Saturday, October 20, 2012


Smoke and Mirrors-Hockey 2012


I had a few minutes to kill last night. I poked my nose into a computer report on the labour situation in the National Hockey League. Remember? The hockey league that plays all of its games in North America, with the best players in the world? Yes, that’s the one.

At any rate, I listened to a 25 minute dissertation and interview with Donald Fehr, the labour expert who has taken on the role as the main spokesperson for the players. In the other corner is Gary Bettman, the person who represents the owners. Two organizations, two adversaries.

They are trying to divide a big money pie so that each group is happy. Most of the time they meet in hotel rooms, and emerge in front of a bank of microphones to indicate that they have been talking. Occasionally, one or the other sends a blurb to the media, outlining a firm position.

In this negotiation game of give and take, we know that nothing is completely firm. Each group has given us many different sets of numbers, and many different scenarios. The hockey fan cannot begin to digest the significance of the “offers”. The suggestions are all written in “legalese”, and are not for public consumption.

There are several media types vitally interested in these proceedings. They cover every word, every rumour, every possible leak in the discussions. Some of these types even think that they have the solution to the problem. Most of them predict exactly what is going to happen. Some even go so far as to give dates and times that the games will begin.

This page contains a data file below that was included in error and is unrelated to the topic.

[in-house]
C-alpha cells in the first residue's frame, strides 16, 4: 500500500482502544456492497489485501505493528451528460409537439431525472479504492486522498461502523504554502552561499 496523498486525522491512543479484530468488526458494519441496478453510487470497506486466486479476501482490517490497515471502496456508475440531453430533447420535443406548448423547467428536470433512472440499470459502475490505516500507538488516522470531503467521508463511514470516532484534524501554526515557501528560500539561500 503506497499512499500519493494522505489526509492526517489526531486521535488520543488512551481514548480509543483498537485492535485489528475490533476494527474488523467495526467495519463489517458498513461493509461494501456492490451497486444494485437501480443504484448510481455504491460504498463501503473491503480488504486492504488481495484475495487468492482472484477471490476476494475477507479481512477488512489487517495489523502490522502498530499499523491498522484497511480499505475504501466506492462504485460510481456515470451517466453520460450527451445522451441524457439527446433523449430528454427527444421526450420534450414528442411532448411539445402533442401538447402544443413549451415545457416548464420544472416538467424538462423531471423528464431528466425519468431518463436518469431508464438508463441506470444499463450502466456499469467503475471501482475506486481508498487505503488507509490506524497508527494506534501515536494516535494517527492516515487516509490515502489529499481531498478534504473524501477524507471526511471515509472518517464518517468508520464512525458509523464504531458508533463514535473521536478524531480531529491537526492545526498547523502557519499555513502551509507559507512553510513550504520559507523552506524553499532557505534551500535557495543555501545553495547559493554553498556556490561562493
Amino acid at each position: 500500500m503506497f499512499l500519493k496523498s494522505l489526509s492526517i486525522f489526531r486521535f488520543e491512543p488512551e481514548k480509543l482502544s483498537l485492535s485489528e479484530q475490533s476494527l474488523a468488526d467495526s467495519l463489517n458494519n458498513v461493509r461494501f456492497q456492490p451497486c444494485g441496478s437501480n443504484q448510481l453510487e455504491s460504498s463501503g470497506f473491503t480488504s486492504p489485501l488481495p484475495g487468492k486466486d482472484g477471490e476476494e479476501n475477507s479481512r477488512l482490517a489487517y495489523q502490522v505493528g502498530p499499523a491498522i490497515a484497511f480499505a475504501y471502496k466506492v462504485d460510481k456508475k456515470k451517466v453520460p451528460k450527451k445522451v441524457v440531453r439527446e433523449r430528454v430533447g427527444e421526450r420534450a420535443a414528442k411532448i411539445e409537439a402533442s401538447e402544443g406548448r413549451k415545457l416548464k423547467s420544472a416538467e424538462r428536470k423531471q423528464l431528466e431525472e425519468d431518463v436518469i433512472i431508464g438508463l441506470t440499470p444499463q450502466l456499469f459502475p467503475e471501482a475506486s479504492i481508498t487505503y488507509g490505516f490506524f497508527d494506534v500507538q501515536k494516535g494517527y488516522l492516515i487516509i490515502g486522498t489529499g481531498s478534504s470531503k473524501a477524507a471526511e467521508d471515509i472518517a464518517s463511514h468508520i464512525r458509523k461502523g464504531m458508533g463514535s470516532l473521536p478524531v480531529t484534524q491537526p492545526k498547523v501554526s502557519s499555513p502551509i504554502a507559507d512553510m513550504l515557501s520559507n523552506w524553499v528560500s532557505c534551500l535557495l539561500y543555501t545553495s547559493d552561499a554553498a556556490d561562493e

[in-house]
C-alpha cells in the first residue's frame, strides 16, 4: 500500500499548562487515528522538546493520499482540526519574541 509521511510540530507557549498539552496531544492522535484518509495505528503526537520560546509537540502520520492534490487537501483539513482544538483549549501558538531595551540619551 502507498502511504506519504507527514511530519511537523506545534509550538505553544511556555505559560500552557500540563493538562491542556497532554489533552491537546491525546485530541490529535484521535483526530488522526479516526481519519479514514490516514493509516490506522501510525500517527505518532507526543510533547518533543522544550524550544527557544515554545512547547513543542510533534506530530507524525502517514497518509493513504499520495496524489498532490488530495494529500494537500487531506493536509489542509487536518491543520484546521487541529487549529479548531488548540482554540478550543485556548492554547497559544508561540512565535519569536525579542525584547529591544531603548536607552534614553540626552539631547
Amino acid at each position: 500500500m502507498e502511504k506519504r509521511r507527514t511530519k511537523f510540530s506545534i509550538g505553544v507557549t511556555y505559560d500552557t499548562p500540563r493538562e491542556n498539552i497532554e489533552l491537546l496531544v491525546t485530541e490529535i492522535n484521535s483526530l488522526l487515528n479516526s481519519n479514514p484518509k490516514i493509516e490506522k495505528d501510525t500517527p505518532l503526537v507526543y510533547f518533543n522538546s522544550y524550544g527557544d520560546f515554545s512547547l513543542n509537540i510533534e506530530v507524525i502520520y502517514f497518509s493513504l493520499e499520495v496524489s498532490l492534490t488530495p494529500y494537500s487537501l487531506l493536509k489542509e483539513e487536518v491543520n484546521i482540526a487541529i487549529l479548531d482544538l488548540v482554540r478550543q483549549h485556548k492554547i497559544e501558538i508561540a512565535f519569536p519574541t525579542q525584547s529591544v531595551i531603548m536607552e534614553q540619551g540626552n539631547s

Last week we were informed that the Zambonis were warming up their engines in anticipation of the dropping of the puck. They may have dropped the puck somewhere. Most of us did not hear it.

The time has come for all of the parties concerned to pay some attention to the offended: the fans. In this case, I am referring to the fans who sit in the upper regions of the arena. The rinkside seats are not the hockey fans who really care. They do not even pay for their seats out of their own pockets.

Those are corporate regions, paid for by giant corporations. In turn, they are used to keep their corporate clients happy, with food and drink to boot in the nether regions of the building. They are also scattered around the upper areas of all new arenas, and are called “corporate boxes”. The spectator in these areas is so far removed from the ice surface that they cannot “feel” the game.

In the old rinks, prior to the days of plexiglass, and netting, and all variety of safety features, fans in the front row were often greeted with a player or two on their laps, after a particularly good body check. A couple of shoves returned the offended party back to the ice. We paid attention during the game, ready to shield our faces from flying pucks. We could hear the pucks on the sticks, the grinding of the ice from the skates.


Some new arenas have microphones installed at ice level so that the fans in the corporate boxes can “experience” the nature of the game. “These nachos are delicious! And the dip? Find me the recipe!”

In the long run, the corporations control much of the activity. They pay the fees to advertise on the television networks that carry the games. They help build the arenas, and maintain them. They have the boxes. But they also have the tax advantages to go with this activity. It is part of normal business activity. Much of it is “written off”, to the disadvantage of the fan in Section 514, Row 18, Seat 12. He has paid a scalper double the price for his once-a-year opportunity to take his kid to the rink.

The powers that be need to take all of their proposals into a big room. We will lock the doors, and send in nourishment when required. Maybe a case of whiskey to keep the fires burning. Camp cots along the walls. No one gets out until all of the details have been ironed out. Let Gary and Donald emerge, arm in arm, shouting, “We did it!”

Get it done, gentlemen.

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